Archaeologists have unearthed the remains of a woman with a well-preserved elaborate hairstyle of more than 70 hair extensions during the excavations at Tell el-Amarna in Egypt.
The woman was not mummified but simply wrapped in a mat. Her name and age are still unknown to researchers. However she is one of approximately 100 people whose remains were found in a cemetery near ancient Amarna. What’s interesting is that 28 of these 100 skulls still had hair.
One of the main research questions for the archaeologists working at the site is whether these people had their hair styled for their burial, as Jolanda Bos, an archaeologist working on the Amarna Project said. “The hair was most likely styled after death, before a person was buried. Is is also likely, however, that these hairstyles were used in everyday life as well and that the people in Amarna used hair extensions in their daily life” she added.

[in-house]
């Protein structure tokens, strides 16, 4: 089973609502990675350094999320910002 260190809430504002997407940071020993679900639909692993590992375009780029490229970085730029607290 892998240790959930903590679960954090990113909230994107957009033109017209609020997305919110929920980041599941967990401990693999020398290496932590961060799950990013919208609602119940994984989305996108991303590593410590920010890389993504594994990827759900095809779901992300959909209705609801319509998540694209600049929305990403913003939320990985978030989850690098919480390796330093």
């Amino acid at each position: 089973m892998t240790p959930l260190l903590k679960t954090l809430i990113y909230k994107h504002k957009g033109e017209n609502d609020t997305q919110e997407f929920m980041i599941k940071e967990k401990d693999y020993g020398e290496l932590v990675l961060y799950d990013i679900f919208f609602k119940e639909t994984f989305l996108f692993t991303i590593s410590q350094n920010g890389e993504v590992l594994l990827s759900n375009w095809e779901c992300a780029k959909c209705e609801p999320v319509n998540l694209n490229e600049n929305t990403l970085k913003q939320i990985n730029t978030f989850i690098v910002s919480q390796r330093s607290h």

Other interesting hair styles were found at the Amarna cemetery, as hair formed into rings or coils around the ears, braids, dyed hair. Researchers are currently analysing the hair dye, but they assume that it comes from henna, a cosmetic hair dye used for 6,000 years.
This city was constructed as the new capital of Egypt by Pharaoh Akhenaten (reign ca. 1353-1335 B.C.). The city was dedicated to Akhenaten’s new religion of worship to Aten, a deity shaped as a sun disk. Akhenaten ordered that Amarna be constructed in the desert, at a virgin site. The name of the ciy comes from the Beni Amran tribe that lived in the region. Amarna was abandoned after Akhenaten’s death, when his son, King Tutankhamun, decided to leave the city and return to his birthplace in Thebes.